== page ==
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The city is exploring potential routes for a Brooklyn-Queens streetcar

A rendering of how the streetcar might look in Brooklyn's Navy Yard neighborhood, via BQX

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New Yorkers have been burned by the city's big transit proposals many times before (hello, Second Avenue subway!), but it looks as though the Brooklyn-Queens Connector (BQX)—the proposed streetcar that will run along the East River waterfront, linking the two boroughs—is actually going to happen.   

The New York City Economic Development Corporation (NYCEDC) has released a plan outlining potential routes for the streetcar, as well as other factors that include infrastructure, power sources, funding, and more. The plan lays out how the streetcar would run along the center of roads and make about 30 stops on its route between Red Hook and Astoria; many of the areas it would serve are transit deserts, as well as home to 400,000 New Yorkers. 

According to DNAInfo, construction on the new form of transportation will begin in 2019, and the BQX is anticipated to be completed by 2024. Although the streetcar would provide quick connections to several booming business districts, and help simplify travel between Brooklyn and Queens, there are concerns about the plan.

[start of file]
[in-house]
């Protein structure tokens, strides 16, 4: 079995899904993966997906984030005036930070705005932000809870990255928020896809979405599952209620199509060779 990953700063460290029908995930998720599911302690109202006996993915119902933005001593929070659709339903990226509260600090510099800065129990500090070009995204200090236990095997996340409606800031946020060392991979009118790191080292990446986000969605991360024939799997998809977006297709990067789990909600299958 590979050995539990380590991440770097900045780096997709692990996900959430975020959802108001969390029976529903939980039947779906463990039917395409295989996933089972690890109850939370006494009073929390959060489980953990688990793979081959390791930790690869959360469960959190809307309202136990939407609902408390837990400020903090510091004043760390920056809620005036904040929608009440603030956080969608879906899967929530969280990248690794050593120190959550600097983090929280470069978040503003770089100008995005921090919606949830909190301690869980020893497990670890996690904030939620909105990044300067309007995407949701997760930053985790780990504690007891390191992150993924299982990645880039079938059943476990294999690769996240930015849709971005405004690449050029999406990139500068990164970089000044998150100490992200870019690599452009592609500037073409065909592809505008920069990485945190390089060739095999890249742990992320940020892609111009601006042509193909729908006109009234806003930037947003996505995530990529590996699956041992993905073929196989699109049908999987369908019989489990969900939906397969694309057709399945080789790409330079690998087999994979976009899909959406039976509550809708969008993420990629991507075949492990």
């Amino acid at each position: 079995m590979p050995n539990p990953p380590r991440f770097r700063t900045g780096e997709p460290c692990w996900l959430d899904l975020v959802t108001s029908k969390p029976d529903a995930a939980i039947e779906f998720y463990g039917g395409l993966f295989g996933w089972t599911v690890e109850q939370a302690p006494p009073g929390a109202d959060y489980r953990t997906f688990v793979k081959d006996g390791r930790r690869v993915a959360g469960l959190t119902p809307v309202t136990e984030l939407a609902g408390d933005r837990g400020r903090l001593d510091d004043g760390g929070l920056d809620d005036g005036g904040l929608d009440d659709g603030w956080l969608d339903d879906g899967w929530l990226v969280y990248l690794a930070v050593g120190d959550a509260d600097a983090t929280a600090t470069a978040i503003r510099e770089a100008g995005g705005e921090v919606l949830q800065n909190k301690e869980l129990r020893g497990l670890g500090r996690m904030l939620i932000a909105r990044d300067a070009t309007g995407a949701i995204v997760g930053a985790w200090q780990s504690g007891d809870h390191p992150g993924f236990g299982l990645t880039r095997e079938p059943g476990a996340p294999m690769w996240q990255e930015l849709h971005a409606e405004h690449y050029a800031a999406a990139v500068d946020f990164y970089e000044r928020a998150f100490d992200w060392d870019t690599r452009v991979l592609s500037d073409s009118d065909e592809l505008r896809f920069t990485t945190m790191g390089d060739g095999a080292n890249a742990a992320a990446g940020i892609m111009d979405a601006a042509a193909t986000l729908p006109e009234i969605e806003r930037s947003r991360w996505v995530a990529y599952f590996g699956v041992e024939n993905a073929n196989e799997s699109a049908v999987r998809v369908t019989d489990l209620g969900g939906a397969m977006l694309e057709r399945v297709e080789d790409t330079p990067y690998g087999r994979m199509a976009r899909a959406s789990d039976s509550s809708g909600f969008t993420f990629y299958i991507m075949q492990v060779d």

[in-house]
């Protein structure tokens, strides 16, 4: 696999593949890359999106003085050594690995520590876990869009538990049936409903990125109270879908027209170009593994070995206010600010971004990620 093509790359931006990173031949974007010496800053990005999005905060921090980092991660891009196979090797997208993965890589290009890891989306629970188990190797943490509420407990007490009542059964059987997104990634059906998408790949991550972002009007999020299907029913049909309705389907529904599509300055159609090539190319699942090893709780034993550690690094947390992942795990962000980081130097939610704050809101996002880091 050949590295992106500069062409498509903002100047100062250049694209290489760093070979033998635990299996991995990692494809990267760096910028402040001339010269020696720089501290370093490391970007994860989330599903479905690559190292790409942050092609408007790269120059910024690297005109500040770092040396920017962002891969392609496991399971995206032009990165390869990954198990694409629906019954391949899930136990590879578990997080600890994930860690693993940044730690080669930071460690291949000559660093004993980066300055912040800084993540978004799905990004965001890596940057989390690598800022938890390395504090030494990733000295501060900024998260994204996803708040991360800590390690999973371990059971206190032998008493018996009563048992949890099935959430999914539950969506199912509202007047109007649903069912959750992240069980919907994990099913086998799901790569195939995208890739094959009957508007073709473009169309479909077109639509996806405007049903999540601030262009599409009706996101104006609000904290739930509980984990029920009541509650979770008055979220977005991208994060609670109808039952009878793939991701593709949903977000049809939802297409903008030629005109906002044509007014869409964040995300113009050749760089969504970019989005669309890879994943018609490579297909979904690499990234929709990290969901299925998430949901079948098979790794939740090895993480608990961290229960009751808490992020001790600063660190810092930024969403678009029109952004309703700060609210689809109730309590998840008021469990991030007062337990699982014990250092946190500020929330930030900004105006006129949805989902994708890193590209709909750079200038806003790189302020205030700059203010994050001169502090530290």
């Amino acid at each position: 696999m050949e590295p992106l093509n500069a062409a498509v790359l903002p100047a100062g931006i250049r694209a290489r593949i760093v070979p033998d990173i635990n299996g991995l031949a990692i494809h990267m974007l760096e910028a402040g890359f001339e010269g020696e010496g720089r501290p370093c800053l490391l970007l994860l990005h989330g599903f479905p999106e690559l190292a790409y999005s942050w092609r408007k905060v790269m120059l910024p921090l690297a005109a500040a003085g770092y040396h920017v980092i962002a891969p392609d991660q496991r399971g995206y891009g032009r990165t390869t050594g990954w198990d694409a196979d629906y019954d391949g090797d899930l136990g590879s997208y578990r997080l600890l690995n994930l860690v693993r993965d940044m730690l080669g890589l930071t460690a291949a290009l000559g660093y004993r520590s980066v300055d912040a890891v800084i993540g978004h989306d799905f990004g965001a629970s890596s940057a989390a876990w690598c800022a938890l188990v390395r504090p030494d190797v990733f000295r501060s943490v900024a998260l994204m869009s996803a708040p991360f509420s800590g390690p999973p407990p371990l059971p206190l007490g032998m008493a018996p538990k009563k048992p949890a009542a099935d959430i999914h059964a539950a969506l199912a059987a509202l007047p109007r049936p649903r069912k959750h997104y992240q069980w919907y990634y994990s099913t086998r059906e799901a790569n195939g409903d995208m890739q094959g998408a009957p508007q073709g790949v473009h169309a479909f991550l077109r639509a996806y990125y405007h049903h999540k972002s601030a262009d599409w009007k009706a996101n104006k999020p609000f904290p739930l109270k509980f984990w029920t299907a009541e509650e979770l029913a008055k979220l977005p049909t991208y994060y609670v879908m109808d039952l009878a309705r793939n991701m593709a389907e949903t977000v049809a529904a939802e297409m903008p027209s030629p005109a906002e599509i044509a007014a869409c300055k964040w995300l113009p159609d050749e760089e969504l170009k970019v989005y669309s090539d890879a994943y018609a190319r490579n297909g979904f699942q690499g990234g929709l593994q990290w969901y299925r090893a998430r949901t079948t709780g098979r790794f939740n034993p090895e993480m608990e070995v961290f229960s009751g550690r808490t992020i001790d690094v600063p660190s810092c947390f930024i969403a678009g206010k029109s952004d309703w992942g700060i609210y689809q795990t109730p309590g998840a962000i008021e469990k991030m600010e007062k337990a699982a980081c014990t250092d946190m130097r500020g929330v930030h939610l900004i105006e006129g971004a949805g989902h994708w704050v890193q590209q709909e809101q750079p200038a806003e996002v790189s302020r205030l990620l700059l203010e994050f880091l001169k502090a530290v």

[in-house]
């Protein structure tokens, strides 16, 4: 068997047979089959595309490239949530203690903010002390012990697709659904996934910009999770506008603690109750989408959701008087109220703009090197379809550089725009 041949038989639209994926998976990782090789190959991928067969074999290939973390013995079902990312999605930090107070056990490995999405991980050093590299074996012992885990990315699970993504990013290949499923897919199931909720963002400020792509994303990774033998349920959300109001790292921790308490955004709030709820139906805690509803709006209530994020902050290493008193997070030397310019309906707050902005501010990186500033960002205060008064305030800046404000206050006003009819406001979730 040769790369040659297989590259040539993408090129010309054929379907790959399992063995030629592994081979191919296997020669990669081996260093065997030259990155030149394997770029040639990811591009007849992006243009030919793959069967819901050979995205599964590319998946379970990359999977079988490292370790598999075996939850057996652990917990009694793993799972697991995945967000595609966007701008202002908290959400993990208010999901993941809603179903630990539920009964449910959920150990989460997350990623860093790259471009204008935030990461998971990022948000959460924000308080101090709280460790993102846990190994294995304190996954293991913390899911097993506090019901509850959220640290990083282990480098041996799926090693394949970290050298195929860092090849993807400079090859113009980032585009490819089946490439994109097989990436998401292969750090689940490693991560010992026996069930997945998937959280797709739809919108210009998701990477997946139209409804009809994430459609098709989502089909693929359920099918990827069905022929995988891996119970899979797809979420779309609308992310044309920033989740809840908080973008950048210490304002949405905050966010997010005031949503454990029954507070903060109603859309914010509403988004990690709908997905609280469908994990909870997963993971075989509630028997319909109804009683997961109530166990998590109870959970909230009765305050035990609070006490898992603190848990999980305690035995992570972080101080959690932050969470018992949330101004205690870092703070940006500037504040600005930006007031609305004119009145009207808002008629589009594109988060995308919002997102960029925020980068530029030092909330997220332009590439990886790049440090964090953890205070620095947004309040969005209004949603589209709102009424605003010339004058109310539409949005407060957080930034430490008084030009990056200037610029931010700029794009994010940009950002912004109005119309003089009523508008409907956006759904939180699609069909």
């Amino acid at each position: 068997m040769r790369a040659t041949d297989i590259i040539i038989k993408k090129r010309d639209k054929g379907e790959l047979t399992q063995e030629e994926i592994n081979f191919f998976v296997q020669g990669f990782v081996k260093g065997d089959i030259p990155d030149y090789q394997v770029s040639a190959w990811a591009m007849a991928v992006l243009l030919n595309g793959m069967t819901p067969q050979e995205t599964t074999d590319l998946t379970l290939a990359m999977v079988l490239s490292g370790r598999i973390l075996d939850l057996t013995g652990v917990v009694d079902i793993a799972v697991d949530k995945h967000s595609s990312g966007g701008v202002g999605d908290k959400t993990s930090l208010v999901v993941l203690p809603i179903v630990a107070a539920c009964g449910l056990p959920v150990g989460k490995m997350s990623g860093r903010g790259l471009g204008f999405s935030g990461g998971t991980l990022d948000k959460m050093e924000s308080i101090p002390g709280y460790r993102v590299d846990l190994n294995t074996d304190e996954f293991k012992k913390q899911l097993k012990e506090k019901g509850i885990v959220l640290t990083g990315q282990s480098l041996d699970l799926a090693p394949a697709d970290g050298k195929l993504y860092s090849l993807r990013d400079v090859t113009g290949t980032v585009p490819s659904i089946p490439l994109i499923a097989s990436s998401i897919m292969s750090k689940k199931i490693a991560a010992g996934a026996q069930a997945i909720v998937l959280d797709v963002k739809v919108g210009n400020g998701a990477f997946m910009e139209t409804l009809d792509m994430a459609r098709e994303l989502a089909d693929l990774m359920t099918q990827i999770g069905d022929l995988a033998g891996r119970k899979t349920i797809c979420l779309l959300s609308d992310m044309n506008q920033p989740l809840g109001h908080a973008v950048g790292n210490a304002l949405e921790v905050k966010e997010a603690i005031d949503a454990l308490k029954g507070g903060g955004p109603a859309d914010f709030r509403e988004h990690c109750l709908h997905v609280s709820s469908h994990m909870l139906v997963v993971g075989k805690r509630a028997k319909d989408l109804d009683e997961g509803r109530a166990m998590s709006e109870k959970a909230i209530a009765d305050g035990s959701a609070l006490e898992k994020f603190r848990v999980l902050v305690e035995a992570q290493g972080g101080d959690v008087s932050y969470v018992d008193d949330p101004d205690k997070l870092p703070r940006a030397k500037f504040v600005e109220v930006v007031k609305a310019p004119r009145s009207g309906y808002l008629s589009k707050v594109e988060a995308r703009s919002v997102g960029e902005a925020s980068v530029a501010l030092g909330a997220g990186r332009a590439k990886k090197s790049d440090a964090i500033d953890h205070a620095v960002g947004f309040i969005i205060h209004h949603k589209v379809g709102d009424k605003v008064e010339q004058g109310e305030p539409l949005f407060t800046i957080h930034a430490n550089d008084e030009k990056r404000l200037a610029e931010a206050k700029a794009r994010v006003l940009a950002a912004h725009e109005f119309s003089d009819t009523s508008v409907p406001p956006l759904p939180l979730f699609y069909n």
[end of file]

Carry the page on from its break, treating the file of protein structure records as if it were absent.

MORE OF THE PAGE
Some Red Hook residents, for instance, would rather their neighborhood remain difficult to reach, as the lack of public transit may serve as protection against over-development. Others blanch at the BQX's hefty price tag—estimated to be $2.5 billion—and in Jacobin, Samuel Stein laid out how the project would serve as a stimulus to real estate developers, hastening gentrification and displacement along the East River waterfront. 

That said, the Department of Transportation commissioner indicated at a Williamsburg community meeting that the BQX is happening, like it or not, reports Patch. And now, the EDC is looking at other cities that have streetcars, like Toronto, Paris, and Dublin, for ideas about its implementation. 

Route planning is an essential aspect of that process, and the EDC is weighing several potential pathways within the neigborhoods that will be served.  

In Astoria, for instance, there's no one obvious path to take, although DNAInfo reports that locals at "visioning sessions" were most interested in the 21st Street and Vernon Boulevard options. 

Each potential route in downtown Brooklyn presents its own set of pros and cons; because the area is already a bustling business district, and has a relatively intricate network of streets, there's a lot to hash out here.

And in certain neighborhoods, new streetcar routes could drastically change the existing transit flow. According to AM New York, one option proposed for Williamsburg is closing Berry Street to regular vehicle traffic and using it solely for the BQX instead. And it's hard to picture another potential route—along the already incredibly busy Bedford Avenue—having the bandwith to support an additional form of transportation.

According to the planning schedule on the NYCEDC's page, there will be further engagement with community stakeholders this winter, so hopefully locals will have more opportunities to weigh in on the future of the BQX. 

 

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